We have since been seen not only in the uniform of the soldier, but battling for our rights as citizens of the several States in which we reside. God, in his providence, has permitted the seeming ignorant stolidity of the Negro to be more than a match for the learning of the Saxon. After an acquaintance of two hundred years, he woke up in '62, and found the Negro not half as big a fool as he thought he was. True, they had always been accustomed to hear their advice received respectfully, in short monosyllables—yes, sir, massa; or no, sir, massa. They never once dreamed that under this seeming respect there was a human soul, with a will and a purpose of its own. We have now thrown off the mask, hereafter to do our own talking, and to use all legitimate means to get and to enjoy our political privileges. We don't want anybody to swear for us or to vote for us; we want to exercise those privileges for ourselves; and we have met here, under the new order of things, to ask of the people of Arkansas—calmly, dispassionately and respectfully—to give us those rights, and by giving us those rights they will give peace and quiet to the State, and at once place her in advance of her sister States in the march of progress and civilization. We are not asking that the people should try any new experiment in this matter; we do not ask them to go outside the great charter of American liberty—the Constitution and the Declaration of Independence—but rather that they should strictly conform to the letter and spirit of those time-honored documents. That we have testified in the civil courts of nearly all the States, in the early history of the country, is a fact so well established that it is not necessary to deduce the proof. We have also voted in very many of the States, without detriment to the commonwealths in which we enjoyed the privilege. We vote in some of the States to-day, and have the satisfaction of knowing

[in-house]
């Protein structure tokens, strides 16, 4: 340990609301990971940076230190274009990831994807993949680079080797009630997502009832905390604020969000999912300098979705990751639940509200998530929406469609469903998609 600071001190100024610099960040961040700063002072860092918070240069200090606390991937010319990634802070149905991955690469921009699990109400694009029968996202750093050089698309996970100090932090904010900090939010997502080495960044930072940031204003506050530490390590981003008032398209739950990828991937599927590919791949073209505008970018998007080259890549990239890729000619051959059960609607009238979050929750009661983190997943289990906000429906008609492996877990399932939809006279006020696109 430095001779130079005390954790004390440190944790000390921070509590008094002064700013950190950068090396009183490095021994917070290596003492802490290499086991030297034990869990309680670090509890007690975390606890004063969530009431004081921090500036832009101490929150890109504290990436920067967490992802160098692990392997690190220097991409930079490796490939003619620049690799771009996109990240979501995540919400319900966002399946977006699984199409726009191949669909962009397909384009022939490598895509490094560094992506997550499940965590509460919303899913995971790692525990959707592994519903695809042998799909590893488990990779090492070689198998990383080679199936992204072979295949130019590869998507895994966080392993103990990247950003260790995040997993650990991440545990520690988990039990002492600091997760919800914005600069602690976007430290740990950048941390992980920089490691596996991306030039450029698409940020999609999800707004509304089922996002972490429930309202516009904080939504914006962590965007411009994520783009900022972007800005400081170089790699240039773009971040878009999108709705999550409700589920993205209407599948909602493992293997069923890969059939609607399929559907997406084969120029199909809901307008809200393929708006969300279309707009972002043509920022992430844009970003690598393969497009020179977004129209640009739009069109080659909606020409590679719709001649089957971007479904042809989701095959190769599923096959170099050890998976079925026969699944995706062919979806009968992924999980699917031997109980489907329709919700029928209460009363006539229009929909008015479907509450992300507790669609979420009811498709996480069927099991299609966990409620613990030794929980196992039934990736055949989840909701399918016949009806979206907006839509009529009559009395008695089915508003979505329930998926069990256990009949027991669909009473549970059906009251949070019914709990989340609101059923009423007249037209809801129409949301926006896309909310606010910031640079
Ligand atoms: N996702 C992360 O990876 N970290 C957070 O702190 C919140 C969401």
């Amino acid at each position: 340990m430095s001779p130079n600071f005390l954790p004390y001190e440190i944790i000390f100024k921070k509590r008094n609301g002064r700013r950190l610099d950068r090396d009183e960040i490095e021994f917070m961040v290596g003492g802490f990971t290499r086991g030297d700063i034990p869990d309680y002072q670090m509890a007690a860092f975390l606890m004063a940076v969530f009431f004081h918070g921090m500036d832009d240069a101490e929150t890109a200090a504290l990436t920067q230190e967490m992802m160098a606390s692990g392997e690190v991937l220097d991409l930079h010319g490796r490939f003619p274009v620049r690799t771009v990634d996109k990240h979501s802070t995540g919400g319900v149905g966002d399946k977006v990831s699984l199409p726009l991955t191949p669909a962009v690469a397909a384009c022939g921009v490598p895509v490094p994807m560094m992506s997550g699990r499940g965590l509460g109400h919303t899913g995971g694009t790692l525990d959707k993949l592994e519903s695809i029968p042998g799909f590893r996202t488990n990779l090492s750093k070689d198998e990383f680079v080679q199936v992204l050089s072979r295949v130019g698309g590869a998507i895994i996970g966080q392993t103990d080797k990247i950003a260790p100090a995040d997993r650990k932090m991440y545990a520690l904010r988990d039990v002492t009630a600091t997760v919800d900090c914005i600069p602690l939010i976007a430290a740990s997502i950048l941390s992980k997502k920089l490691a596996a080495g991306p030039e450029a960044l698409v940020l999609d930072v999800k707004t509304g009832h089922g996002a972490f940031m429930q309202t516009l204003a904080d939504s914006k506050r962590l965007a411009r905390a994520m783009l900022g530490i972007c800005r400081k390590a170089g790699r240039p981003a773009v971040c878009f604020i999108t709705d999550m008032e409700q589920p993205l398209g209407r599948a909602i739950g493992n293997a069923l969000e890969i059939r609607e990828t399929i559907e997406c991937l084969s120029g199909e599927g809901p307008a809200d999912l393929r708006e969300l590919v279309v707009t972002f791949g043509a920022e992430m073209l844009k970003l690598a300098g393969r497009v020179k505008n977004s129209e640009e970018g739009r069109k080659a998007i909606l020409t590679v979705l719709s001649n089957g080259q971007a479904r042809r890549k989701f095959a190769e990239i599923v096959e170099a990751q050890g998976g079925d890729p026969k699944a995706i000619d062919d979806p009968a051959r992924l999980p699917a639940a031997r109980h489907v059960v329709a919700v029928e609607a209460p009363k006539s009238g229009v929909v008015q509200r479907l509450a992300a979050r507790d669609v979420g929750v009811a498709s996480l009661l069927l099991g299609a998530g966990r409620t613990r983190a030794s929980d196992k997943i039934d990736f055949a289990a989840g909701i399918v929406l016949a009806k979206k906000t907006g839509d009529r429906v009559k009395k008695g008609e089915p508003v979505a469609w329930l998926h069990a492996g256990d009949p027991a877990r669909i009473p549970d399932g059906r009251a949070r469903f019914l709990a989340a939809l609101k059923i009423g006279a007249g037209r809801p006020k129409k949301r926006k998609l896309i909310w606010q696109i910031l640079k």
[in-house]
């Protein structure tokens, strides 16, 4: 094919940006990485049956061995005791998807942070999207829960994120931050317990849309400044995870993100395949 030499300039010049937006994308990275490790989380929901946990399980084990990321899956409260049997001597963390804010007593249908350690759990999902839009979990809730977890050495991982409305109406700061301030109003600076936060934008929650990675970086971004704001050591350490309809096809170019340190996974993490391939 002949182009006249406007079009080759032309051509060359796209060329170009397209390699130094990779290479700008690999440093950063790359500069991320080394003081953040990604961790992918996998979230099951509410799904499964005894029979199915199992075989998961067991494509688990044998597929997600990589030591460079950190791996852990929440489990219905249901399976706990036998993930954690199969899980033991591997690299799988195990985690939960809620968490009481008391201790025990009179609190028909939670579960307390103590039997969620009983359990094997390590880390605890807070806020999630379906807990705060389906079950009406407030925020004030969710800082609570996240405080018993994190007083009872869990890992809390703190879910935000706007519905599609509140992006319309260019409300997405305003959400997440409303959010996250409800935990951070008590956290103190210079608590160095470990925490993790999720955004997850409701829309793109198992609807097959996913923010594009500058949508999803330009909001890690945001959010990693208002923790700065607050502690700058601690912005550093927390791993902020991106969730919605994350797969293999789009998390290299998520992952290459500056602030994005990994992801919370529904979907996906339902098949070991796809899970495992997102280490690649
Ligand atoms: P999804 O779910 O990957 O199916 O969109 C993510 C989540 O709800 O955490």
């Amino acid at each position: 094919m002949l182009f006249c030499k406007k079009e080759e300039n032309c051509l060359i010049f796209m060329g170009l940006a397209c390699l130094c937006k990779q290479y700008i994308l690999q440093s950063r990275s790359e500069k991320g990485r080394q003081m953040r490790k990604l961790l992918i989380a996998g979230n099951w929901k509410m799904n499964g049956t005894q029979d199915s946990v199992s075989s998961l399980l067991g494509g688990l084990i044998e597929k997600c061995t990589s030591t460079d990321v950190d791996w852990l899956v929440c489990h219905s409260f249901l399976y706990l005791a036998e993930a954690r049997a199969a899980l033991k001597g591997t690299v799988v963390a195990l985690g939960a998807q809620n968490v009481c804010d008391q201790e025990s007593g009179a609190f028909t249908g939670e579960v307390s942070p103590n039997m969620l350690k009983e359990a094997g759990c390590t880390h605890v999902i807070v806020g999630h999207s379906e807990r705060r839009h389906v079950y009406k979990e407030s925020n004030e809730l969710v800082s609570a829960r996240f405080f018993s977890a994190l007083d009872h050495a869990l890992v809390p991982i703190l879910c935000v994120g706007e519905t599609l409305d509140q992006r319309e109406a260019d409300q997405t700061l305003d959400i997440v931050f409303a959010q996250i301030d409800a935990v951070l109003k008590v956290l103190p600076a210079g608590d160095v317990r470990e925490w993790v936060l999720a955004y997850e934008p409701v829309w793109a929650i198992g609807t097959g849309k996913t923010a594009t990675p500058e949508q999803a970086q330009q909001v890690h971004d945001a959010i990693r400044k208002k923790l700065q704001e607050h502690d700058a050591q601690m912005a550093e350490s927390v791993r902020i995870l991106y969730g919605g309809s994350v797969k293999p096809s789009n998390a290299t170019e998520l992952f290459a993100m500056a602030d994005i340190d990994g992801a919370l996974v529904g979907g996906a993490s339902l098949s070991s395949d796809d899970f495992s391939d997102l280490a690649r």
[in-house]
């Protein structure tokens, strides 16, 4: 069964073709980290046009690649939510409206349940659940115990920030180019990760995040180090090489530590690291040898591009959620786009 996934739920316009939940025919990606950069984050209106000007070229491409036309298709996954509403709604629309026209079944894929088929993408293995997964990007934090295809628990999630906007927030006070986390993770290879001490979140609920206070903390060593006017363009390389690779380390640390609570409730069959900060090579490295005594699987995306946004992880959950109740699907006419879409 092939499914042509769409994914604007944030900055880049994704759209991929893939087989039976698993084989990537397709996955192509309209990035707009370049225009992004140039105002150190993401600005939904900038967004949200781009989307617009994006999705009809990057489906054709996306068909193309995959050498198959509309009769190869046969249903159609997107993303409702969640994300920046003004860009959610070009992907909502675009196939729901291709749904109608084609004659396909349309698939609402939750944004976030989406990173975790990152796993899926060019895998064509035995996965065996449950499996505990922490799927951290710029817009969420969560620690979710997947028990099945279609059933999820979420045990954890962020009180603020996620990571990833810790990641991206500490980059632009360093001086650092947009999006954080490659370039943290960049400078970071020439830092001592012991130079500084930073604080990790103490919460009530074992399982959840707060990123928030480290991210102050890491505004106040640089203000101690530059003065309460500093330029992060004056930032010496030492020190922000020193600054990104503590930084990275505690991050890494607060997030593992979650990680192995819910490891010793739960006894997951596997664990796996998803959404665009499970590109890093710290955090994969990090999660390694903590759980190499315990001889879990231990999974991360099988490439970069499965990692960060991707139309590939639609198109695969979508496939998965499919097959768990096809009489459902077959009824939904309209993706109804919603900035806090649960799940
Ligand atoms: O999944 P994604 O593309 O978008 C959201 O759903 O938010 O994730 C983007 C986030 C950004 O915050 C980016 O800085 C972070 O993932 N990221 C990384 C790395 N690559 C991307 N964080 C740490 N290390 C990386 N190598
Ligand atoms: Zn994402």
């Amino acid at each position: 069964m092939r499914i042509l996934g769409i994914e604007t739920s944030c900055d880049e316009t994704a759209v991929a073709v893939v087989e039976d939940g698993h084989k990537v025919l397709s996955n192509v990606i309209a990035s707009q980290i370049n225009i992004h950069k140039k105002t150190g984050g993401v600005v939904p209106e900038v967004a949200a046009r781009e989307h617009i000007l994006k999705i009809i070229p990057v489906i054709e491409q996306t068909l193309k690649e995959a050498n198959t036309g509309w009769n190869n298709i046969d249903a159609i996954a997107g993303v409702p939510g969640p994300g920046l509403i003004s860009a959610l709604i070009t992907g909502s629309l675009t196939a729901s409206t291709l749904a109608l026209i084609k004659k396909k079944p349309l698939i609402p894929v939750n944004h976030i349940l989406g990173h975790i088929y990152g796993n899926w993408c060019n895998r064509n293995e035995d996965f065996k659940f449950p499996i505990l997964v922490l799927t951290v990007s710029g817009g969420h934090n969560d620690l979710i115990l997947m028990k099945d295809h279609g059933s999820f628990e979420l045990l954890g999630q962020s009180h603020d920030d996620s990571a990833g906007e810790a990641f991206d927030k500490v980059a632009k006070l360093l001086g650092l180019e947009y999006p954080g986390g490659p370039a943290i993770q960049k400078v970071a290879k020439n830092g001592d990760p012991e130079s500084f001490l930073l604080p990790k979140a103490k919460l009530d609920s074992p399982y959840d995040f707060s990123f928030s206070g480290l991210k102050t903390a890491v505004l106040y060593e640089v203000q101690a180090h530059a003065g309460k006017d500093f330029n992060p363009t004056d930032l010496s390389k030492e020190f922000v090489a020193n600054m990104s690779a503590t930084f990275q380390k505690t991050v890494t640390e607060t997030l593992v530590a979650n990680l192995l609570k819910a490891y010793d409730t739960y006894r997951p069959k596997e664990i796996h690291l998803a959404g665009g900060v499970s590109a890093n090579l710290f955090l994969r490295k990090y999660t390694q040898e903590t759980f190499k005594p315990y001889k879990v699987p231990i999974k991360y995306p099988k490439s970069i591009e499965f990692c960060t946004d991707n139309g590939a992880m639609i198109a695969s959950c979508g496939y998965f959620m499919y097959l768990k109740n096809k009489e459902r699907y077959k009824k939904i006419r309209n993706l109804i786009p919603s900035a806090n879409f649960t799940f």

that, on several Important elections, the Negro, standing firm to principle, has saved the people. For Instance, in the late election in Ohio, Gen. Cox7 was elected by just the amount of colored men's votes polled in the State--25,000. Col. B. Gratz Brown8 declared, in a letter to a friend, on the suffrage question, that the Negro vote in the State of New York saved the State to the Union party.

We must be allowed to save our State from the hands of treacherous friends and open enemies. We ask it for your benefit and our good; we ask it of you because without it you can never have any real peace; without it you cannot resume your proud position in the galaxy of States; without it you cannot definitely settle your vexed labor question; without it, in a word, you cannot have a Republican form of Government--such an one as the Constitution recognizes, and around which it throws its protection.

There is no use in arguing the abstract question of our fitness to exercise these duties of the citizen--that is simply begging the question. Establish the principle irrevocably and universally, and then reduce us to the restrictions imposed on others. Gen. Sherman9 says: "The hand that lays down the musket should pick up the ballot."

Gen. Palmer10 asks that the Negro be subject to the same laws governing other men, and then let him paddle his own canoe.

Fred. Douglass, in his inimitable style, says, "that if a drunken Irishman knows how to vote, surely a sober Negro could vote as well." There is nothing new in it; we have voted, and we desire to exercise the privilege granted us heretofore, as our inalienable right; we have won it fairly, honestly and righteously; it was the last feather that broke the camel’s back; it was the Negro thrown into the scale on the side of the nation that broke the back of the rebellion and saved the nation, and I scout the idea as unworthy the intelligence of the American people, that they fought for his freedom, unless they couple with it the fact that we fought, and saved the Government, for the love we bore it, without bounty, and scarcely any pay, and when the Government could not, or did not, protect us from the halter of the captor. Friends, we cannot retrograde. The Government of the United States is pledged to secure our rights; we wrote the contract in blood, when her own children were about to destroy her. The Government cannot recede from its pledged faith in the eyes of the world--she would be execrated. We ask, therefore, that the State do for us what the Government must do eventually. Our future is sure--God has marked it out with his own finger; here we have lived, suffered, fought, bled, and many have died. We will not leave the graves of our fathers, but here we will rear our children; here we will educate them to a higher destiny; here, where we have been degraded, will we be exalted--AMERICANS IN AMERICA, ONE AND INDIVISIBLE.